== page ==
The water in the city moat in Chiang Mai meanwhile is of moderate quality. Experts said that the water was usable for the water-splashing activities but suggested revelers avoid its direct contact with skin wounds. Merrymakers who use water from natural sources are advised to test the water quality by observing its color and smell and their skin’s reaction to it.

Experts also suggested that revelers wash their bodies immediately after finishing the Songkran water-splashing activity.

According to the Bureau of Epidemiology of Thailand, Food poisoning and diarrhea are the most common diseases during Songkran.

Dr.Sopon Mekthon, Director-General of the Department of Disease Control, these illnesses are common during this period due to a very hot weather which makes food spoiled easily. Moreover, an influx of people going back home to the provinces often stored food overnight and ate it the next day after it was rotten.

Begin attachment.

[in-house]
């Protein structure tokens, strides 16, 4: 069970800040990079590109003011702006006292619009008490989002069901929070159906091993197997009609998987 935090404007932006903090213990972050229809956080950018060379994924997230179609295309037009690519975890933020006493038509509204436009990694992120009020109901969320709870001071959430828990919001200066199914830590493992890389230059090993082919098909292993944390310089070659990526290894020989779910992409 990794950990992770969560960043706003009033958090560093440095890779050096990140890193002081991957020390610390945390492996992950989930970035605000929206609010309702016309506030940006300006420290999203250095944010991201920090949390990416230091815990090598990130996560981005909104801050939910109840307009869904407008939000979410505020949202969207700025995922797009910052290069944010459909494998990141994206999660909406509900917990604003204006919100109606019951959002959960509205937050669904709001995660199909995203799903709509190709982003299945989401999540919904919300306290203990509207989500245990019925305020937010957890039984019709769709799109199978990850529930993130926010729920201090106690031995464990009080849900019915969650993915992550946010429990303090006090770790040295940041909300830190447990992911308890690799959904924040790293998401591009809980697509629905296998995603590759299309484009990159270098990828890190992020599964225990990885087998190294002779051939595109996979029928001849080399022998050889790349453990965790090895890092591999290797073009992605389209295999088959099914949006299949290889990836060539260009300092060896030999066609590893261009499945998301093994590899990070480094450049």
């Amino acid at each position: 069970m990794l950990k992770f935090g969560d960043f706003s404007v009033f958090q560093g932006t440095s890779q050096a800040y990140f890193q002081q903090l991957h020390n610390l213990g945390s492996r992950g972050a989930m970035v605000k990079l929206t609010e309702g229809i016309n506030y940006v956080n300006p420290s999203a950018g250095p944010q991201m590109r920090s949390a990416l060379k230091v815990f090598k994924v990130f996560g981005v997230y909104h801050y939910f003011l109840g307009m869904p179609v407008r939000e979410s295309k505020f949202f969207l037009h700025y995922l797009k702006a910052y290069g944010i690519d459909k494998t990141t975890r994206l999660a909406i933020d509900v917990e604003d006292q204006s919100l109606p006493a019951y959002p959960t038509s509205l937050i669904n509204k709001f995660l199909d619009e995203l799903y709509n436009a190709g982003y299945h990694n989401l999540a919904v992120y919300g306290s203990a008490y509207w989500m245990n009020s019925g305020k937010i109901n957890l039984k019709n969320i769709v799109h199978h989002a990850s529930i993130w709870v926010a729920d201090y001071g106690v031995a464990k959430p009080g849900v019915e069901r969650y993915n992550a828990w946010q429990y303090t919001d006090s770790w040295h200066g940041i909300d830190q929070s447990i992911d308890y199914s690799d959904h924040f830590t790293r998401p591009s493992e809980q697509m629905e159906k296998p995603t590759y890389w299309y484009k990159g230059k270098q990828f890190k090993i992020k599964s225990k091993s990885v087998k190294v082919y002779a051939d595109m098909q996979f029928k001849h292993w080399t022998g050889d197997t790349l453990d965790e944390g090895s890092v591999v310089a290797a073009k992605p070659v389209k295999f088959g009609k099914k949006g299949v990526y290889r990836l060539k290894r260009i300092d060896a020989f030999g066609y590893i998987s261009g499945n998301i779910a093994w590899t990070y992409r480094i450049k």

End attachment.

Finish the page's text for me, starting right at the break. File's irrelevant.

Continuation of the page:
The Director-General warns 10 most risky dishes are those containing uncooked ingredients which include minced meat with vegetables and chilli (in Thai – Larb Koi Dib), raw shrimp spicy salad, spicy salad with cockles, fried rice with crab meat, dessert containing coconut milk, fermented rice flour noodles with curry (in Thai –Khanom Jeen), rice steamed with chicken soup, papaya salad, vegetable salad and ice produced not up to standard.

To prevent the diseases, the Department suggests to not cook the food with half-done boiling method, especially pork, chicken and eggs, not leave the food after cooking for more than four hours and also to heat the leftovers before consumption.

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Posted by on Apr 9 2015. Filed under Health. You can follow any responses to this entry through the RSS 2.0. Both comments and pings are currently closed.